Figure 1 shows a schematic diagram of the high-power CW 946-nm laser. The pump source was a high-brightness and high-power fibre-coupled 808-nm diode laser with a fibre core diameter of 400 μm and a numerical aperture of 0.22. The gain medium was a plane-parallel polished conventional Nd:YAG rod (Φ4×4 mm), with a Nd3+ doping level of 1.1 at.%. An optical coupler consisting of multiple lenses was used to couple the pump radiation into the gain medium with a spot size of about 300 μm in diameter. The transmission of the optical coupler at 808 nm was approximately 90%. The pumping facet of the Nd:YAG crystal had an optical coating with high reflectivity at 946 nm and 473 nm, high transmission at 808 nm, and partial transmission (>15%) at 1064 nm. Another facet was coated with an anti-reflection coating at 946 nm and 473 nm. A plano-concave mirror with a radius of 70 mm was chosen as the output coupler with a transmission of 5% at 946 nm and a transmission > 80% at 1064nm.
In principle, the pumping beam should be focused to a small spot in the gain medium to overcome the low stimulated-emission cross-section at 946 nm transition. Strong beam focusing, however, will lead to severe thermal effects. Therefore, compromise has to be made between the laser performance and the thermal effects. In our design, a beam spot diameter of 300 μm was selected. For a laser that is end pumped by a fibre-coupled diode and edge cooled, the focal length of the thermal lens is given by 
where ξ is the fractional thermal loading, P abs is the absorbed pump power, K c is the thermal conductivity, n0 is the refractive index of the laser crystal, dn/dT is the thermal-optic coefficient, ν is Poissos’s ratio, αT is the thermal expansion coefficient, Cr is the photoelastic coefficient, and ωp is the average pump size in the active medium. The calculated and experimental thermal focal lengths as a function of incident pump powers are shown in Fig. 2. The parameters used in the calculation are as follows: ξ = 0.2, K c = 0.13 WK-1cm-1, n0 = 1.82, dn/dT = 7.3×10-6K-1, ν = 0.25, αT = 7.5×10-6K-1, Cr = 0.017 and ωP = 150 μm. According to Eq. (1), at an incident pump power of 27.7 W, the focal length was calculated as 23.9 mm.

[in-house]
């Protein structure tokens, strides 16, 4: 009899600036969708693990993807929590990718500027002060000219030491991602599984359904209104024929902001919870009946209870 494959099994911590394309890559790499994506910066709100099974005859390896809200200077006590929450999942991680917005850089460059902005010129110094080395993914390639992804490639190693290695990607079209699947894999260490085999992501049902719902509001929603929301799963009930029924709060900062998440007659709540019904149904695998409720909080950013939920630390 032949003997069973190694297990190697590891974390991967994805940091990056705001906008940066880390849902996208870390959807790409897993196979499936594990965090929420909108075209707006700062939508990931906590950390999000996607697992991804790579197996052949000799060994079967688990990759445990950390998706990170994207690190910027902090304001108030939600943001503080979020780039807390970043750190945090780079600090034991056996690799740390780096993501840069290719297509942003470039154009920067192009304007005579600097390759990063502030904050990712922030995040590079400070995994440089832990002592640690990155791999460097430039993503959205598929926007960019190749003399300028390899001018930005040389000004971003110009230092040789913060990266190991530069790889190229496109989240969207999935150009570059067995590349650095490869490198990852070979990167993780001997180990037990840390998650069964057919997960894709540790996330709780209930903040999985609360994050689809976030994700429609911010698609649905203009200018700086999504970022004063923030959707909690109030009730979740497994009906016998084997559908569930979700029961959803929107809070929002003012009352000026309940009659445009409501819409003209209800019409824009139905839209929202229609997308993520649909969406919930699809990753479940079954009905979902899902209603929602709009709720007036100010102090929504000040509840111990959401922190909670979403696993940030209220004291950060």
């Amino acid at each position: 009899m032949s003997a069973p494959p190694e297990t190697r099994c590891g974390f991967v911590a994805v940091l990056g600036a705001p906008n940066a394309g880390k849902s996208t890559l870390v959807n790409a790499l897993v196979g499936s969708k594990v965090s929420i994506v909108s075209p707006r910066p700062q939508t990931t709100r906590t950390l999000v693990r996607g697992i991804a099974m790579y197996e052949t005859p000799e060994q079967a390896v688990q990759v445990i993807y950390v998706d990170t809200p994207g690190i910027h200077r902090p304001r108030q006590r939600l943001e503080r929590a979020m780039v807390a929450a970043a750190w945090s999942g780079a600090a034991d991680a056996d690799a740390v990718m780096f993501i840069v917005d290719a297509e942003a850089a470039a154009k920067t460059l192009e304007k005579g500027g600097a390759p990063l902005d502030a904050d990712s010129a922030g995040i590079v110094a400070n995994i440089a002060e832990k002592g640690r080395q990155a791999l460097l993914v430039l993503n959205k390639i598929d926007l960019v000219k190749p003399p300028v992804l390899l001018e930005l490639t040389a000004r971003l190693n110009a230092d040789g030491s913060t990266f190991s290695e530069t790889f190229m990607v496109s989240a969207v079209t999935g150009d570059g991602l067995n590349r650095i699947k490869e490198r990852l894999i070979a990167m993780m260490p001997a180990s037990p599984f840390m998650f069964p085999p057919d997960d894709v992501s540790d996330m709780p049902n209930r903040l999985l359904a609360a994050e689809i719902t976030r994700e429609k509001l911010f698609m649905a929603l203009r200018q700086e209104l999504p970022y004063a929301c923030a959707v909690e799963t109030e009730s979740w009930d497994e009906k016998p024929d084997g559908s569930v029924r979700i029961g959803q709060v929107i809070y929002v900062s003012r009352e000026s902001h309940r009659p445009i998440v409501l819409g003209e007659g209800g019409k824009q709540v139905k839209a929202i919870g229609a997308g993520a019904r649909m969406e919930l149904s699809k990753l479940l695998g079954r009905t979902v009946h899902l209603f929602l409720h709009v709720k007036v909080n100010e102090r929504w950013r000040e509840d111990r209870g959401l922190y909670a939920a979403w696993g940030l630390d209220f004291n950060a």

In order to mitigate the thermal effects of a conventional Nd: YAG rod at high pump power conditions, we adopted the following approaches to make a balance between the output power and the beam quality. Firstly, a short cavity length of 8 mm was selected to reduce the influence of the thermal effects on cavity stability. Secondly, the laser rod was tightly wrapped in a water-cooled copper mount, and an indium foil was used to increase the thermal contact between the Nd:YAG rod and the copper heat sink. In the experiments, the temperature of the copper mount was kept at 3±0.2 °C to decrease the temperature at the rod center and to improve the laser performance.
Figure 3 shows the measured output powers and beam qualities under different incident pump powers. From the measured results, we can find that the lasing threshold is 1.3 W. At an incident pump power of 27.7 W, a maximum output power of 8.3 W at 946 nm was achieved with an optical-to-optical efficiency of 30 % and a slope efficiency of 33.5%. To the best of our knowledge, this is the highest CW output power generated by LD end-pumped Nd:YAG lasers at 946 nm.